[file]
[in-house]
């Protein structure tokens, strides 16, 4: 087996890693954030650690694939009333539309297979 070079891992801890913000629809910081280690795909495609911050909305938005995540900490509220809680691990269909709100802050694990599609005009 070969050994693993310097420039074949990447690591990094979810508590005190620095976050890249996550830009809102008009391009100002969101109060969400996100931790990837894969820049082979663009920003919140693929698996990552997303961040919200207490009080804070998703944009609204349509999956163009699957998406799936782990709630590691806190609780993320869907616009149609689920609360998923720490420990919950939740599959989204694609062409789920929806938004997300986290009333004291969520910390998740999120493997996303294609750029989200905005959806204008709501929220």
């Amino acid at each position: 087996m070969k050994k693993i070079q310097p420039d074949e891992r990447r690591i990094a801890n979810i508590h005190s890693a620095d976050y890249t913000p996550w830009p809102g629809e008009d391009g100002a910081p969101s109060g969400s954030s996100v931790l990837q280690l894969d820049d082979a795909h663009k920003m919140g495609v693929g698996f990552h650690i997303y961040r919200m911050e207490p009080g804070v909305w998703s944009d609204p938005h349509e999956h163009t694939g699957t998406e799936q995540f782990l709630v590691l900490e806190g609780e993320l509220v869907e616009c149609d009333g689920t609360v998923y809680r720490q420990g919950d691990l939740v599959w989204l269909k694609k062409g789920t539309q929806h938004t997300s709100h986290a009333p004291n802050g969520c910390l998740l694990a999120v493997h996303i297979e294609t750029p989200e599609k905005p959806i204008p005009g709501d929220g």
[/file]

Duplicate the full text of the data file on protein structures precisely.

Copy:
[in-house]
């Protein structure tokens, strides 16, 4: 087996890693954030650690694939009333539309297979 070079891992801890913000629809910081280690795909495609911050909305938005995540900490509220809680691990269909709100802050694990599609005009 070969050994693993310097420039074949990447690591990094979810508590005190620095976050890249996550830009809102008009391009100002969101109060969400996100931790990837894969820049082979663009920003919140693929698996990552997303961040919200207490009080804070998703944009609204349509999956163009699957998406799936782990709630590691806190609780993320869907616009149609689920609360998923720490420990919950939740599959989204694609062409789920929806938004997300986290009333004291969520910390998740999120493997996303294609750029989200905005959806204008709501929220």
């Amino acid at each position: 087996m070969k050994k693993i070079q310097p420039d074949e891992r990447r690591i990094a801890n979810i508590h005190s890693a620095d976050y890249t913000p996550w830009p809102g629809e008009d391009g100002a910081p969101s109060g969400s954030s996100v931790l990837q280690l894969d820049d082979a795909h663009k920003m919140g495609v693929g698996f990552h650690i997303y961040r919200m911050e207490p009080g804070v909305w998703s944009d609204p938005h349509e999956h163009t694939g699957t998406e799936q995540f782990l709630v590691l900490e806190g609780e993320l509220v869907e616009c149609d009333g689920t609360v998923y809680r720490q420990g919950d691990l939740v599959w989204l269909k694609k062409g789920t539309q929806h938004t997300s709100h986290a009333p004291n802050g969520c910390l998740l694990a999120v493997h996303i297979e294609t750029p989200e599609k905005p959806i204008p005009g709501d929220g």